Please note: Ikea will not make your house look like this.
1. Tribecca Wonderland
Our first house belongs to Meghan Boody, a contemporary artist and photographer living in Tribecca New York. Her taste you will find is wild, and sometimes pretty hard to swallow…
And by hard to swallow, I mean the very lifelike silicone sculpture of a young girl locked in the moss-lined cage. The cage is also home to live white mice nibbling at the girl’s synthetic body. Extremely creepy I say, and it almost ruined the appeal of the house for me if it wasn’t for that fantastic moorish kitchen. It’s an installation by Meghan herself who says “I see it as a fairy bower,” calling it, The Mice and Me. “Other people see it as more dark.”
Boody has also built a tiny alcove above the foyer that can be reaches stairs hidden behind a door. Very Alice in Wonderland…
2. Old Cement Factory in Barcelona
This one belongs to architect Ricardo Bofill’s and it serves as his Barcelona home and office. Bofill found the abandoned cement factory in 1973 and transformed it into a livable space but highlighting its the industrial and raw feel.
You may also be having deja vu right now as this home was shown on MTV Cribs a few years ago by Spanish singer Paulina Ribero, when she was at the time engaged to Bofill.
3. The Black Pearl Residence in Rotterdam
It was an abandoned and neglected house in a disadvantaged neighborhood for some 30 years before Zecc Architecten and Studio Rolf came along and transformed it. They preserved the original façade but gave it a very big twist!; this is what this residence was all about some years ago.
4. A DJ’s Pop Paradise in São Paulo
Brazilian DJ Pil Marques is a serious collector and his house is filled with rare objects, ‘mined’ from all around the world. Thousands of vintage treasures complete his playden from Star Wars memorabilia to PEZ dispensers. This adult pop paradise was designed by architect Guilherme Torres who considers it his masterpiece.
5. Abandoned Church Conversion in the Netherlands
Having been abandoned for almost 20 years, St. Jaconus Church in the Netherlands was modified by Zech Architects into a private home. . Undoing as little as possible; they maintained the existing wooden floor, the stained glass windows and the old doors while they repaired whatever was necessary. In fact the church has been so little spoiled that so it could easily be converted into a public building, or even be re-used as a church one day.
I’m going to take a guess and say the acoustics are pretty good.
6. Renovated Petrol Station
Juerg Judin bought this 1950′s derelict Shell gas station in 2005 for 500,000 euros and spent three years restoring it. Because it was a gas station for three decades after World War II, the lot needed to be decontaminated. Gasoline tanks were filled in with sand and the old foundation was cleaned of coal and other residues. The former auto shop was transformed into a high-end kitchen and the station’s old concrete canopy, which once hovered over gas pumps, became a lounge area.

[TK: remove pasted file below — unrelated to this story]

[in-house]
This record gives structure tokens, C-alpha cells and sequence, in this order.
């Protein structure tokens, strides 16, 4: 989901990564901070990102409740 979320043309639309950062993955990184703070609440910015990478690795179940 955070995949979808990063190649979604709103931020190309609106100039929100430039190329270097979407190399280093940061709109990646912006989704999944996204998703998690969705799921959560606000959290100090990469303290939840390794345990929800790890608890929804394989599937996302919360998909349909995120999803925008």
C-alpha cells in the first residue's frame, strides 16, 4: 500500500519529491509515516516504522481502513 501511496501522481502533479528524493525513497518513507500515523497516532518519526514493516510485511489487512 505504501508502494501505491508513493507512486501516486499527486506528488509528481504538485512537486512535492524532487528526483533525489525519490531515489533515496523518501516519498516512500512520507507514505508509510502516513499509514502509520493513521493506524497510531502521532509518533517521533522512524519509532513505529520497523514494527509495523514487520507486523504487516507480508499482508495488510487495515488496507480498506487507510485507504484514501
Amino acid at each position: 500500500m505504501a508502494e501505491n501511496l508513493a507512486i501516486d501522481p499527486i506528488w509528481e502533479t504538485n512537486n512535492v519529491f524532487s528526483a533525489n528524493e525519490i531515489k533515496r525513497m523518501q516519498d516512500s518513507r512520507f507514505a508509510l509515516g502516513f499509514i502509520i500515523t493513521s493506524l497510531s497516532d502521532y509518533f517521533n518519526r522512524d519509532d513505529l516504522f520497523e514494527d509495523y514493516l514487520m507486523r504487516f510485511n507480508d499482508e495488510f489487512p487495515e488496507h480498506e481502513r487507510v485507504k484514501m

7. The 14th Century Converted Barn House in Essex, England
Originally a 14th century cathedral barn, you’d have to agree this conversion is a pretty ambitious one. The original, wooden framework has been preserved – but the interior has been completely modernized by Pocknell Studios and the work and living spaces are separated by a rustric yet contemporary courtyard.
8. Concrete House embedded in Pacific Ocean Rock
This 2,200 square ft concrete box sits on a 15 acre site in San Juan belonging to Seattle resident, Merill Wright. ‘‘I realized that what I wanted was a fortress,” says Wright, “It wasn’t going to be sitting on the rock; it was going to be in the rock.’’
The entrance to the residence is this narrow and discreet entry cut into the rock.
9. The ‘Odd One Out’ in Sweden
This one does make you wonder how much trouble they got from the neighbors in building this. Wedged between tradition townhouses on a little street in Sweden, the house belongs to a couple in the art business and run a local café. The architect Elding Oscarson allowed the couple to create space for a private art gallery and also gave the house a feeling of almost being outdoors. Very out-of-the-box thinking.
10. Former Victorian School in London
You’re looking at the top floor of a classic Victorian school – formerly the gym and assembly hall to be precise. It’s not clear whether someone actually lives here but it is available to rent for film and photo shoots.
Okay, okay one more!
The Forgotten Palazzo
Before Zagliani handbag designer Mauro Orietti-Carella got his hands on this 17th-century apartment in Milan, Giorgio Armani used to use it as a showroom, but no one had lived in it for at least 50 years. He stripped the apartment’s floors to find a vintage example of bright marble Venetian terrazzo and under the paint, he found a series of bright frescoes — which has now had restored. Who would have covered those things up??
Probably the most striking feature of the apartment is the Art Deco bathroom designed in 1924 by a celebrated Italian architect, with a green marble floor walls are covered in a mosaic of sparkling gold in different shades.
DISCLAIMER: MESSYNESSYCHIC CANNOT BE HELD ACCOUNTABLE FOR THE EXTREME HOUSE ENVY YOU ARE FEELING RIGHT NOW.
YOU MAY ALSO LIKE: